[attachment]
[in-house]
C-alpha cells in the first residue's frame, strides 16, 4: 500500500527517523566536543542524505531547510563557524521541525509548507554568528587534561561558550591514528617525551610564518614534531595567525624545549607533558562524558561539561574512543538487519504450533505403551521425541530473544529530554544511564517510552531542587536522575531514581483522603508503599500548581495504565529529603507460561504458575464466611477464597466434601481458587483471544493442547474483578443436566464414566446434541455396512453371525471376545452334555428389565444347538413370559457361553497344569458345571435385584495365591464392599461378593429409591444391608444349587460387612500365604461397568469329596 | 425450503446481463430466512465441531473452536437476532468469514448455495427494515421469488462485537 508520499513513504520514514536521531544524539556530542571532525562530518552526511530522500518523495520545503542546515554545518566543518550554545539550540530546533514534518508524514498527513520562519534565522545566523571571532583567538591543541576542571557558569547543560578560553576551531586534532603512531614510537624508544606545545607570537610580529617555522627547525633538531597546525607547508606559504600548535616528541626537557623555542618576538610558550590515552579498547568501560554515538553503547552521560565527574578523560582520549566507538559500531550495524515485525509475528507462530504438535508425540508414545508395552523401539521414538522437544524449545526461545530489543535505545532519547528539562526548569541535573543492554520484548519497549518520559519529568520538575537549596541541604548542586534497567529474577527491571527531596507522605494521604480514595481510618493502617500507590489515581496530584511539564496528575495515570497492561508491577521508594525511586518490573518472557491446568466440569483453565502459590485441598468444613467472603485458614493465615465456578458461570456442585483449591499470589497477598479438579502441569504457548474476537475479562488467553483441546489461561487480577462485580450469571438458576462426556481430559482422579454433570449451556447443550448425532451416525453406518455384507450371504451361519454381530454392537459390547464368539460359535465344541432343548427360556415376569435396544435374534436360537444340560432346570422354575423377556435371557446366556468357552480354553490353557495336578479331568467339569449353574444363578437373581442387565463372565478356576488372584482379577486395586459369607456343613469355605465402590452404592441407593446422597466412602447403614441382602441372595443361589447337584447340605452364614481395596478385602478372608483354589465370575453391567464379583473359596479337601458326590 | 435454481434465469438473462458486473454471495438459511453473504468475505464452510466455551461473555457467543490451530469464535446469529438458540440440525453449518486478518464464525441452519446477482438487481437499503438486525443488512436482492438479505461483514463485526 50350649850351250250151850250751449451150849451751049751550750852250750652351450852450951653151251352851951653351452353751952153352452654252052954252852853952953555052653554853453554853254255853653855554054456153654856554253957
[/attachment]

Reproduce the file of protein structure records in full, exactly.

[in-house]
C-alpha cells in the first residue's frame, strides 16, 4: 500500500527517523566536543542524505531547510563557524521541525509548507554568528587534561561558550591514528617525551610564518614534531595567525624545549607533558562524558561539561574512543538487519504450533505403551521425541530473544529530554544511564517510552531542587536522575531514581483522603508503599500548581495504565529529603507460561504458575464466611477464597466434601481458587483471544493442547474483578443436566464414566446434541455396512453371525471376545452334555428389565444347538413370559457361553497344569458345571435385584495365591464392599461378593429409591444391608444349587460387612500365604461397568469329596 | 425450503446481463430466512465441531473452536437476532468469514448455495427494515421469488462485537 508520499513513504520514514536521531544524539556530542571532525562530518552526511530522500518523495520545503542546515554545518566543518550554545539550540530546533514534518508524514498527513520562519534565522545566523571571532583567538591543541576542571557558569547543560578560553576551531586534532603512531614510537624508544606545545607570537610580529617555522627547525633538531597546525607547508606559504600548535616528541626537557623555542618576538610558550590515552579498547568501560554515538553503547552521560565527574578523560582520549566507538559500531550495524515485525509475528507462530504438535508425540508414545508395552523401539521414538522437544524449545526461545530489543535505545532519547528539562526548569541535573543492554520484548519497549518520559519529568520538575537549596541541604548542586534497567529474577527491571527531596507522605494521604480514595481510618493502617500507590489515581496530584511539564496528575495515570497492561508491577521508594525511586518490573518472557491446568466440569483453565502459590485441598468444613467472603485458614493465615465456578458461570456442585483449591499470589497477598479438579502441569504457548474476537475479562488467553483441546489461561487480577462485580450469571438458576462426556481430559482422579454433570449451556447443550448425532451416525453406518455384507450371504451361519454381530454392537459390547464368539460359535465344541432343548427360556415376569435396544435374534436360537444340560432346570422354575423377556435371557446366556468357552480354553490353557495336578479331568467339569449353574444363578437373581442387565463372565478356576488372584482379577486395586459369607456343613469355605465402590452404592441407593446422597466412602447403614441382602441372595443361589447337584447340605452364614481395596478385602478372608483354589465370575453391567464379583473359596479337601458326590 | 435454481434465469438473462458486473454471495438459511453473504468475505464452510466455551461473555457467543490451530469464535446469529438458540440440525453449518486478518464464525441452519446477482438487481437499503438486525443488512436482492438479505461483514463485526 50350649850351250250151850250751449451150849451751049751550750852250750652351450852450951653151251352851951653351452353751952153352452654252052954252852853952953555052653554853453554853254255853653855554054456153654856554253957